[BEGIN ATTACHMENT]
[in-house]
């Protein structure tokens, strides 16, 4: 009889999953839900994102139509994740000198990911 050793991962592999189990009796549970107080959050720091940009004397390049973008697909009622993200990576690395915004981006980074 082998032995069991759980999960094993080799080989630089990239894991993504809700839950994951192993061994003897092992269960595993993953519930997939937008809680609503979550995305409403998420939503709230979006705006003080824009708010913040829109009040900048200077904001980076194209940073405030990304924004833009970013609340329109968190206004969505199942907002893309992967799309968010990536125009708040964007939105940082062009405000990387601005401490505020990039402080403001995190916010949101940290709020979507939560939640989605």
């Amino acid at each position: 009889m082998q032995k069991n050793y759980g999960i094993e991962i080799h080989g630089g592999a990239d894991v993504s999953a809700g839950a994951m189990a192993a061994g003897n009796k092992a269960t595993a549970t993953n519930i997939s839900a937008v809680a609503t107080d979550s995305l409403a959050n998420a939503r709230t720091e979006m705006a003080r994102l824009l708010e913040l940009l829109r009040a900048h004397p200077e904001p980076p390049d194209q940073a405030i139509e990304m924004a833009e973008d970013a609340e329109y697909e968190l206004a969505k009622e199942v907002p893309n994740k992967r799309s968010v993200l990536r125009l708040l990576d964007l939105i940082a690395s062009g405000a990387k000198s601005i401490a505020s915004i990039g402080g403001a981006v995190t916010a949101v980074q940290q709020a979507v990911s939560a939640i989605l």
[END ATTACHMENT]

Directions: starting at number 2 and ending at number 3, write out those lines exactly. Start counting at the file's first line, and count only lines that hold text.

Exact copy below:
């Protein structure tokens, strides 16, 4: 009889999953839900994102139509994740000198990911 050793991962592999189990009796549970107080959050720091940009004397390049973008697909009622993200990576690395915004981006980074 082998032995069991759980999960094993080799080989630089990239894991993504809700839950994951192993061994003897092992269960595993993953519930997939937008809680609503979550995305409403998420939503709230979006705006003080824009708010913040829109009040900048200077904001980076194209940073405030990304924004833009970013609340329109968190206004969505199942907002893309992967799309968010990536125009708040964007939105940082062009405000990387601005401490505020990039402080403001995190916010949101940290709020979507939560939640989605």
């Amino acid at each position: 009889m082998q032995k069991n050793y759980g999960i094993e991962i080799h080989g630089g592999a990239d894991v993504s999953a809700g839950a994951m189990a192993a061994g003897n009796k092992a269960t595993a549970t993953n519930i997939s839900a937008v809680a609503t107080d979550s995305l409403a959050n998420a939503r709230t720091e979006m705006a003080r994102l824009l708010e913040l940009l829109r009040a900048h004397p200077e904001p980076p390049d194209q940073a405030i139509e990304m924004a833009e973008d970013a609340e329109y697909e968190l206004a969505k009622e199942v907002p893309n994740k992967r799309s968010v993200l990536r125009l708040l990576d964007l939105i940082a690395s062009g405000a990387k000198s601005i401490a505020s915004i990039g402080g403001a981006v995190t916010a949101v980074q940290q709020a979507v990911s939560a939640i989605l």